Is Amazon Web Services raking in profit, although it's been proclaiming it has low margins? A smaller Infrastructure-as-a-Service company is cutting its prices in half, and claims that the prices for Amazon and other cloud giants are not rock bottom.
Cloud computing company ProfitBricks co-founder Andreas Gauger said in a posting on its blog Thursday that "if you listen to the headlines, we're in the midst of a major cloud price war." He added that customers are told "that the big players, Amazon, Microsoft and RackSpace, are fighting a race to the bottom," with the key question being "how much cheaper can cloud pricing go?"
But, ProfitBricks says, it's "shadowboxing among giants." Gauger notes that Amazon Vice President Andy Jassy has said his business is not a high-margin one, with gross margins between 60 percent and 80 percent, and that the technology heavyweight has talked about its "razor thin margins."
Cutting in Half
Gauger wrote that ProfitBricks' pricing takes into consideration the fact that the cost of hardware is declining, even though, as a smaller company, "I am pretty sure that the prices we pay for hardware, data center space or energy are higher than Amazon and the other big players." He added that if his services were sold at the same prices as Amazon and RackSpace, his company would have gross margins "far higher than the quoted 60 to 80 percent."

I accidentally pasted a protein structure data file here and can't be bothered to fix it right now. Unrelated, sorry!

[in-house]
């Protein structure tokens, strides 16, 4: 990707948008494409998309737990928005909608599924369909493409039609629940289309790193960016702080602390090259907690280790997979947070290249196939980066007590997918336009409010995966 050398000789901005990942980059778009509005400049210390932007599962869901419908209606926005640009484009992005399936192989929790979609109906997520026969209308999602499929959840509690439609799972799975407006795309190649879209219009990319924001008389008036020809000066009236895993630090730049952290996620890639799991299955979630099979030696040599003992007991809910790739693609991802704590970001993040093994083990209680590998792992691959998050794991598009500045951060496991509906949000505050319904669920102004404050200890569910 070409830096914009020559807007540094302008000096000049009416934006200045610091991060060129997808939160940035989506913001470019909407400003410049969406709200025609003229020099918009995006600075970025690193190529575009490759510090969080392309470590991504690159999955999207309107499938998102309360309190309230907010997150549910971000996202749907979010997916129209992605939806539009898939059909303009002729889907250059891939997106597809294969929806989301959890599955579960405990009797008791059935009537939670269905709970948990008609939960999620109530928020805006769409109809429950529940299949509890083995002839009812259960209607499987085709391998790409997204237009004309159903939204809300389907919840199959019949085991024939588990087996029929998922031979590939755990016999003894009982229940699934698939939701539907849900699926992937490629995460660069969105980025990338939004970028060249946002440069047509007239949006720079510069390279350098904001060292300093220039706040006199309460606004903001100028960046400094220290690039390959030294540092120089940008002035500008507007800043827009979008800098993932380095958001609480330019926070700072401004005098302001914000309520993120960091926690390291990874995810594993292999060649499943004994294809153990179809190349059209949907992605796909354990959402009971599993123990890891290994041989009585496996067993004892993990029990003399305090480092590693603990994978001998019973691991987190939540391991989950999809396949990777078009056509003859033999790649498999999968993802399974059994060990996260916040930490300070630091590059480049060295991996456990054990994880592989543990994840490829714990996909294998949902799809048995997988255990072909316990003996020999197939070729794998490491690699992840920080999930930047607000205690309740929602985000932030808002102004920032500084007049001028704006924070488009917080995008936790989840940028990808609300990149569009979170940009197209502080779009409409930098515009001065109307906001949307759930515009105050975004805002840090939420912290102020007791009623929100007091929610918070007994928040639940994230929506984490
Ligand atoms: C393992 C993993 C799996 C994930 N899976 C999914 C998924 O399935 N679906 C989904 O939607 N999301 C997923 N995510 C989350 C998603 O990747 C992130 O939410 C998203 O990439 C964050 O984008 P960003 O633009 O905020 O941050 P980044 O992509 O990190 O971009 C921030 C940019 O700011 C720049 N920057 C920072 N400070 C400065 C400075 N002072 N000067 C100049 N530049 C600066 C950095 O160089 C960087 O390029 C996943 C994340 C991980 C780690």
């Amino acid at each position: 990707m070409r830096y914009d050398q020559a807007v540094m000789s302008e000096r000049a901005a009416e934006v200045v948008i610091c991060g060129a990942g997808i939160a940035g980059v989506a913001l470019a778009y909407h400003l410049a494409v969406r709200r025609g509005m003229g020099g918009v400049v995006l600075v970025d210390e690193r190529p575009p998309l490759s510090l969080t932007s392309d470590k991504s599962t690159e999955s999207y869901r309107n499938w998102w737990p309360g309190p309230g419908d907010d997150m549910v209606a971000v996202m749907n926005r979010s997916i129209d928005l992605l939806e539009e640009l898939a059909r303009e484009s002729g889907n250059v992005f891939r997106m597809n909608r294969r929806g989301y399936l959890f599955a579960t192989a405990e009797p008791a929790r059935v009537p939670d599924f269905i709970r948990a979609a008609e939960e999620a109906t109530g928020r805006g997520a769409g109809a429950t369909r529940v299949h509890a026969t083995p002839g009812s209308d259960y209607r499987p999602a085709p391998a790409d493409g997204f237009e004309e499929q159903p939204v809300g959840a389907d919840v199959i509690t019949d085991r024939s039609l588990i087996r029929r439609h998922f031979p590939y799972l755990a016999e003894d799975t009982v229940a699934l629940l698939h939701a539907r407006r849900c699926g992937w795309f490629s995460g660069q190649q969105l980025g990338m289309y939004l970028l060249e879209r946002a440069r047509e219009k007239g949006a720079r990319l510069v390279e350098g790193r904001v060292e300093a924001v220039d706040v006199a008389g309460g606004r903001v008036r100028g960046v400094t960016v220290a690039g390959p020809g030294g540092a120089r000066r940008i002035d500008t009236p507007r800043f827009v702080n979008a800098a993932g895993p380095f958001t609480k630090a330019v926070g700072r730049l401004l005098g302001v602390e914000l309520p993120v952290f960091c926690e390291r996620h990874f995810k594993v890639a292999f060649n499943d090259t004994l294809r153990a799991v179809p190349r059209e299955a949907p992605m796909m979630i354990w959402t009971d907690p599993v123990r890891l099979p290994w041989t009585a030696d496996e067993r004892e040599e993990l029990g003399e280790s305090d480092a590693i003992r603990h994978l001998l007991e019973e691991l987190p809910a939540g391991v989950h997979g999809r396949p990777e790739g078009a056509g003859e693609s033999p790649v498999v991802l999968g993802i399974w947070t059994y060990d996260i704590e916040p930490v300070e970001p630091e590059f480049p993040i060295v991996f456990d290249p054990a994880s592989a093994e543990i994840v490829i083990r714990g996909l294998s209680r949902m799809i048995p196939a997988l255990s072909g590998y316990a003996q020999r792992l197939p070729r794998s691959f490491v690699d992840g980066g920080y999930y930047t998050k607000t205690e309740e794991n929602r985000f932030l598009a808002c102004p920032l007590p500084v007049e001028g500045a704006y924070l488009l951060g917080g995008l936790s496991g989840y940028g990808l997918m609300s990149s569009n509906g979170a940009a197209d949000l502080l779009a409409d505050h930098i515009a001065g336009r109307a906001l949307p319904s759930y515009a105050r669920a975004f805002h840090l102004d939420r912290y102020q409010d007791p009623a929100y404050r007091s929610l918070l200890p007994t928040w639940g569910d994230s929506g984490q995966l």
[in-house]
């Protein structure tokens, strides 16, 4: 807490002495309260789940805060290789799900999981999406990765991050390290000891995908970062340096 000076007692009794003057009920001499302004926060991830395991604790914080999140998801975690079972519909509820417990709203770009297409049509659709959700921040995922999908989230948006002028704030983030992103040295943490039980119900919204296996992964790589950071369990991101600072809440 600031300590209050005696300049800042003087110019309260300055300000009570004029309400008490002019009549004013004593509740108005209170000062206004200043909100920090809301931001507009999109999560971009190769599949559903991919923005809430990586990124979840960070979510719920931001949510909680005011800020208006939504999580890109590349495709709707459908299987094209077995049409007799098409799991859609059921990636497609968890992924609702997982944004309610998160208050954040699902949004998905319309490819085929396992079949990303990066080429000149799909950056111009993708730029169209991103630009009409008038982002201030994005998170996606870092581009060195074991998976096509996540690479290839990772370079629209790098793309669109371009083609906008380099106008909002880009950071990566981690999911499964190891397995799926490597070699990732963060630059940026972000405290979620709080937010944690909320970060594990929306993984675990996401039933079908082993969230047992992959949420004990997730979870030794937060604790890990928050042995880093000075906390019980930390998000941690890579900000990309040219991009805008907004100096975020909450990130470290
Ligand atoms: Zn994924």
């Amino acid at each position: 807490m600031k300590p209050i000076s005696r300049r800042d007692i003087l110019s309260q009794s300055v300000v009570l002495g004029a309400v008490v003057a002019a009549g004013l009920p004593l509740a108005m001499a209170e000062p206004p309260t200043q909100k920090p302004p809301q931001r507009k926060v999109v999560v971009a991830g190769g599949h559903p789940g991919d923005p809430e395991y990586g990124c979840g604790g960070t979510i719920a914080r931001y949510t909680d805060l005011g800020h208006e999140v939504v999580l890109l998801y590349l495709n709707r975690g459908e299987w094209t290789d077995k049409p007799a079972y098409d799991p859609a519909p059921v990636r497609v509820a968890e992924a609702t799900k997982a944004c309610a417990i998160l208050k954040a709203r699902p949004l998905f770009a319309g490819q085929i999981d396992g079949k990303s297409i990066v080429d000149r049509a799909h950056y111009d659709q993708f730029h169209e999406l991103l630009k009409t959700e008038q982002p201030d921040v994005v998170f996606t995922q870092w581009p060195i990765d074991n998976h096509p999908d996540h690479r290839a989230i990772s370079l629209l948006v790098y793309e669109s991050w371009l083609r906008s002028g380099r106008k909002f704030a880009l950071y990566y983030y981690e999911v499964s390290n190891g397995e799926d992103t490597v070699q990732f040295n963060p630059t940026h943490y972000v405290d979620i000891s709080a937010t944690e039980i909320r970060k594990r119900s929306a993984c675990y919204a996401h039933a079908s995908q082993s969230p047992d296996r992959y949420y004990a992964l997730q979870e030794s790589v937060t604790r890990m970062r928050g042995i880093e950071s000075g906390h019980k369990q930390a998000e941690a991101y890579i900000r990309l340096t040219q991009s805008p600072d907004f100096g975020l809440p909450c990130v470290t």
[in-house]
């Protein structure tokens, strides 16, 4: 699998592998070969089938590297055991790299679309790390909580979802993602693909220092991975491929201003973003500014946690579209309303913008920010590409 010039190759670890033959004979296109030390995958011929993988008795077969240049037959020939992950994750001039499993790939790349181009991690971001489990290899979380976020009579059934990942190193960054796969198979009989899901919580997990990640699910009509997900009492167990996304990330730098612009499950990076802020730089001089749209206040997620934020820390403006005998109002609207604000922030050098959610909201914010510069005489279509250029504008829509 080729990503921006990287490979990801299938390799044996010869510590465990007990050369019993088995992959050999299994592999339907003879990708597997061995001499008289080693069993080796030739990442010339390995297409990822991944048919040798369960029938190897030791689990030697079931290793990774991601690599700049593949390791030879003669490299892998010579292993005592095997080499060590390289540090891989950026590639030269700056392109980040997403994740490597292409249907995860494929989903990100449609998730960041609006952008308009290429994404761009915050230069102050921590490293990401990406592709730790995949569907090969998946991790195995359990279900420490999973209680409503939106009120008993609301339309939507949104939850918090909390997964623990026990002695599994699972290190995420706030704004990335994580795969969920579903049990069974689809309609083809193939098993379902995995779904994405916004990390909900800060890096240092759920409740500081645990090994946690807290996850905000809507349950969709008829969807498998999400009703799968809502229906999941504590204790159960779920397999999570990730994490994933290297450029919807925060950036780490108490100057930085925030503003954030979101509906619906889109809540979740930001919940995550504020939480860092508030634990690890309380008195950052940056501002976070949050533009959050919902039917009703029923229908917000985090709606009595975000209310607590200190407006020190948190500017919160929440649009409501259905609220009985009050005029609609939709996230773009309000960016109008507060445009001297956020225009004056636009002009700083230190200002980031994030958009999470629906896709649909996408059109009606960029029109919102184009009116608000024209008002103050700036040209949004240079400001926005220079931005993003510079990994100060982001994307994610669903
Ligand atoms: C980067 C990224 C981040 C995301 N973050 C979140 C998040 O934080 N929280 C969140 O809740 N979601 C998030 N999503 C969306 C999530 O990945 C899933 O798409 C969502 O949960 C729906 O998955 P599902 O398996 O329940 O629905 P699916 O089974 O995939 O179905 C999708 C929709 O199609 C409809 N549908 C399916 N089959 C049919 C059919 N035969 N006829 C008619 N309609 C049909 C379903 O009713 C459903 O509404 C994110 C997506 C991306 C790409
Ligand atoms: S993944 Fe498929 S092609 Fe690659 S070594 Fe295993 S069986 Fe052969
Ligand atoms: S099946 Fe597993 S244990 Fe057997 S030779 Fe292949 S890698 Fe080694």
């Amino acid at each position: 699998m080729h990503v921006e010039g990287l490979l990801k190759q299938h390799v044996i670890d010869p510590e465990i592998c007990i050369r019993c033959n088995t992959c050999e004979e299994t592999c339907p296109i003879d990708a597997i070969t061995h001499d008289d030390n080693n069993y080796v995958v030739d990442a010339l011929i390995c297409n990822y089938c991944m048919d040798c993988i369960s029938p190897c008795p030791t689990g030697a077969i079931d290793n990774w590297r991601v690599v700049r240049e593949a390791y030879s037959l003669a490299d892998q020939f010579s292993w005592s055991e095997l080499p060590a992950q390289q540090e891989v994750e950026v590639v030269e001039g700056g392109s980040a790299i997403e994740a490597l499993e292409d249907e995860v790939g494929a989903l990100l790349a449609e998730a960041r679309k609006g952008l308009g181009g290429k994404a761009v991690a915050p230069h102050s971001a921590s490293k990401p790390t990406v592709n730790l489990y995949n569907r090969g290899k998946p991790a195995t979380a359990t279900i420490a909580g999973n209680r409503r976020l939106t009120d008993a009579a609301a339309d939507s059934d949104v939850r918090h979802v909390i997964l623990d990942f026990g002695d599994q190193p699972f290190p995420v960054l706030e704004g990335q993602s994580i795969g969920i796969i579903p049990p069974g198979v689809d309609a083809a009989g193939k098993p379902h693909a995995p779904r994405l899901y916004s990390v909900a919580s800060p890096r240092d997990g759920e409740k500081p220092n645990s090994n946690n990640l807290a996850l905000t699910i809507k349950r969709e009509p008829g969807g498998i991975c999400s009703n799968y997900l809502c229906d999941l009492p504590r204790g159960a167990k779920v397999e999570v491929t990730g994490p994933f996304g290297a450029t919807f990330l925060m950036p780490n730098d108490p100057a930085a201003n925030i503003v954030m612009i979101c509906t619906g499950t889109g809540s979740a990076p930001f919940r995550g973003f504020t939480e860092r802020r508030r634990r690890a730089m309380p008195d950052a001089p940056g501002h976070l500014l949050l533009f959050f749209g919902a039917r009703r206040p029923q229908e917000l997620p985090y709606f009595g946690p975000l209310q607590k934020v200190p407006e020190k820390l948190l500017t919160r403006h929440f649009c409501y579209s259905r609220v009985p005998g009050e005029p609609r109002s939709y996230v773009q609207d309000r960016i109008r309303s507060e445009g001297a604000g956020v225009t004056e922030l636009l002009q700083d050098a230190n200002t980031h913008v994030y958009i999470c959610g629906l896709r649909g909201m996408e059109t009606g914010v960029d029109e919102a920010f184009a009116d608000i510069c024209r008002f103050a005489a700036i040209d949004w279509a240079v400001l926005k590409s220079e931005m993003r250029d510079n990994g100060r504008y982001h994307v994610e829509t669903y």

Gauger said that, to back up his claim, ProfitBricks is now cutting its 1-year-old pricing on cores and RAM for all its customers by 50 percent, regardless of whether they are current customers or new ones. This means, for instance, that one core, 3.75 GB of RAM and 250 GB of EBS storage on Amazon EC2, which ProfitBricks quotes as $111.40 monthly, will instead cost $61.65 per month on ProfitBricks.
In terms of its technology, one of the ways that ProfitBricks has sought to distinguish itself is through the use of the faster InfiniBand technology instead of Ethernet, and all hardware at its facilities is equipped with dual InfiniBand network interface cards. The company has said it is the "first and so far only IaaS company using this technology." (continued...)
Posted: 2013-08-02 @ 6:56am PT